Far and away the longest lasting benefit from his time in Tyler was who he met while there. Butler's roommate that season was a 6'7" wing named Joe Fulce, who was recruited to play for Marquette University by the school's then-assistant coach Buzz Williams.
"Every time I went to go see Joe, of course, I would say hello to Jimmy," Williams says.
Fulce—who's now a graduate assistant coach under Williams at Virginia Tech—and Butler were like a pair of Siamese fighting fish (who also happened to be friends). They competed in everything and played countless games of one on one, after practice, before games; even at random times in the middle of the night—whenever Butler wasn't hypnotized by his eight hundredth viewing of The Lion King.
"I don't know how many times I'd either wake up in the morning or wake up at night and his ass is sitting in bed, eating some snacks, with his feet crossed, with a cowboy hat on, watching the damn Lion King with some country music softly playing," Fulce said to VICE Sports. "His ass is weird." (Butler still really loves country music.)
Butler led Tyler in scoring and guided them to a 24-5 record. All the while, Fulce relentlessly pitched Williams on his roommate's all-around potential. A little while later Williams became Marquette's head coach. Butler was the first player he signed. His letter of intent was famously faxed over from a nearby McDonald's, and his first day on campus doubled as the first day of school. Butler still had Fulce as his roommate, but never visited Milwaukee beforehand.
"I think from day one until the day he graduated, he became much more confident in who he was on and off the floor," Williams says. "I think he became less distrustful. His personality showed more often. He was much more comfortable. Obviously, that was an extended period of time where his environment and the people in his environment were stable."
In three years, Butler never dropped a class, skipped a meeting with his tutor, or showed up late to a weightlifting session. In large part due to Butler being Williams's first signing, there was inescapable pressure on them both to perform. And through some tough times early on, a mutually beneficial bond was formed.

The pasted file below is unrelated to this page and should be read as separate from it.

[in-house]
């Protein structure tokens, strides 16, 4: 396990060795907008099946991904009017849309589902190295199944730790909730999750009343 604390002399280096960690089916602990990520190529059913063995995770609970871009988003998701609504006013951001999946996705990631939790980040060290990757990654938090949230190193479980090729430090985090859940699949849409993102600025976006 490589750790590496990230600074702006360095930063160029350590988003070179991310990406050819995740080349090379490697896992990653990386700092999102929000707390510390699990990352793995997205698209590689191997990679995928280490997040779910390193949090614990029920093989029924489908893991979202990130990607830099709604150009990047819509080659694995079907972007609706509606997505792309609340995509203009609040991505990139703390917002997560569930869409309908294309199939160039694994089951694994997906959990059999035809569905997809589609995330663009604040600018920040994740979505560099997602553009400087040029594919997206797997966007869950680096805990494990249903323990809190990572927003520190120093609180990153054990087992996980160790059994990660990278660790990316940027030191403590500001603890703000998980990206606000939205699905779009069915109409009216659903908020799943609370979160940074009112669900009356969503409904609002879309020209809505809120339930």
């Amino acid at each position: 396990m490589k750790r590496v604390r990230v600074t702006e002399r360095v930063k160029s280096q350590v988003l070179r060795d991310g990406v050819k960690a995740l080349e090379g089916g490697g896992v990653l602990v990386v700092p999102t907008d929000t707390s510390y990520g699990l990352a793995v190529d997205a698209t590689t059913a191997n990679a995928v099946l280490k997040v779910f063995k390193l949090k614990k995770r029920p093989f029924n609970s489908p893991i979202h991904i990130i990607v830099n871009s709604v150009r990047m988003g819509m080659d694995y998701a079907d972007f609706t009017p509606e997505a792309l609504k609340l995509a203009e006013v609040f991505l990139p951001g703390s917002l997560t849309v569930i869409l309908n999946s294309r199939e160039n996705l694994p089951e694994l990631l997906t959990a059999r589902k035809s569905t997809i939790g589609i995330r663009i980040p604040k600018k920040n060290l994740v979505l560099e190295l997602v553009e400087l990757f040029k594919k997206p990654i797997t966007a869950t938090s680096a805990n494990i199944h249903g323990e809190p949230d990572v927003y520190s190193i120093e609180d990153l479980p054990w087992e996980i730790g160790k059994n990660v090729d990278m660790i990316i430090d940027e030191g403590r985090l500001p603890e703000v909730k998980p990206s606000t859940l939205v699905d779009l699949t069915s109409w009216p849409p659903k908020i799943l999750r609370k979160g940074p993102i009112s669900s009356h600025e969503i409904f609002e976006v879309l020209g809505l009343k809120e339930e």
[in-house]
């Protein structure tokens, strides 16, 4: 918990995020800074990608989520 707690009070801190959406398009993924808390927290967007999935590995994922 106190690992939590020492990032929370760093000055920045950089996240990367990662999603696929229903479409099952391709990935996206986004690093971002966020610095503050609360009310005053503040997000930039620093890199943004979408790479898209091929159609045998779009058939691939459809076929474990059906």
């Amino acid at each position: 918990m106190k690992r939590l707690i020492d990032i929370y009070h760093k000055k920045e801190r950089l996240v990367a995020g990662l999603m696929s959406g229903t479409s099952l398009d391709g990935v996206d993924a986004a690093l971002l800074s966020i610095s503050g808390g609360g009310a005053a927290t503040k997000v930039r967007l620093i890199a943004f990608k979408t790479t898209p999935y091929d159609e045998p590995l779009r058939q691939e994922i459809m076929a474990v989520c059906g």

"What can I say, in some ways I'm proud of it and in other ways I'm not proud of it," Williams says. "I was hard on him. I was hard on him in every way. I never gave him any relief in any facet of his life, and to his credit he never wanted one. I think as our time together transpired, he expected that. He wanted that. He wanted that as an example to everybody else on the team."
Butler says the lessons learned in three years at Marquette still resonate, and his relationship with Williams remains strong. Now the head coach at Virginia Tech, Williams gave Butler a journal during his second year in the league. He still writes in it.
Next year, the journal will be different. He'll be in a new city, with a new team, and a new set of expectations—at least externally. Internally, Butler still has a bottomless urge to be great. He's forever that serial killer's dream. He rolls out of bed each morning focused and ready to go for a 90-minute session with Johnson. It's the first of two workouts they fight through every day. They start by zooming in on ball-handling, finishing, floaters, runners, one-legged jumpers, off-balance jumpers, side pick-and-rolls, middle pick-and-rolls, pick-and-roll passing, and so on and so forth.
He's already one of the craftiest and effective downhill playmakers in basketball, but for Butler to truly max out his potential in the coming seasons, that jumper needs to stabilize. Last year, he knocked down 36.7 percent of his threes, which is right around league average and an improvement on the previous season. But a higher percentage of his field goal attempts were launched from the inefficient mid-range, where he only canned 38.2 percent. On the whole, that's not an atrocious number, but it badly trails positional peers like Kawhi Leonard, Paul George, and Kevin Durant.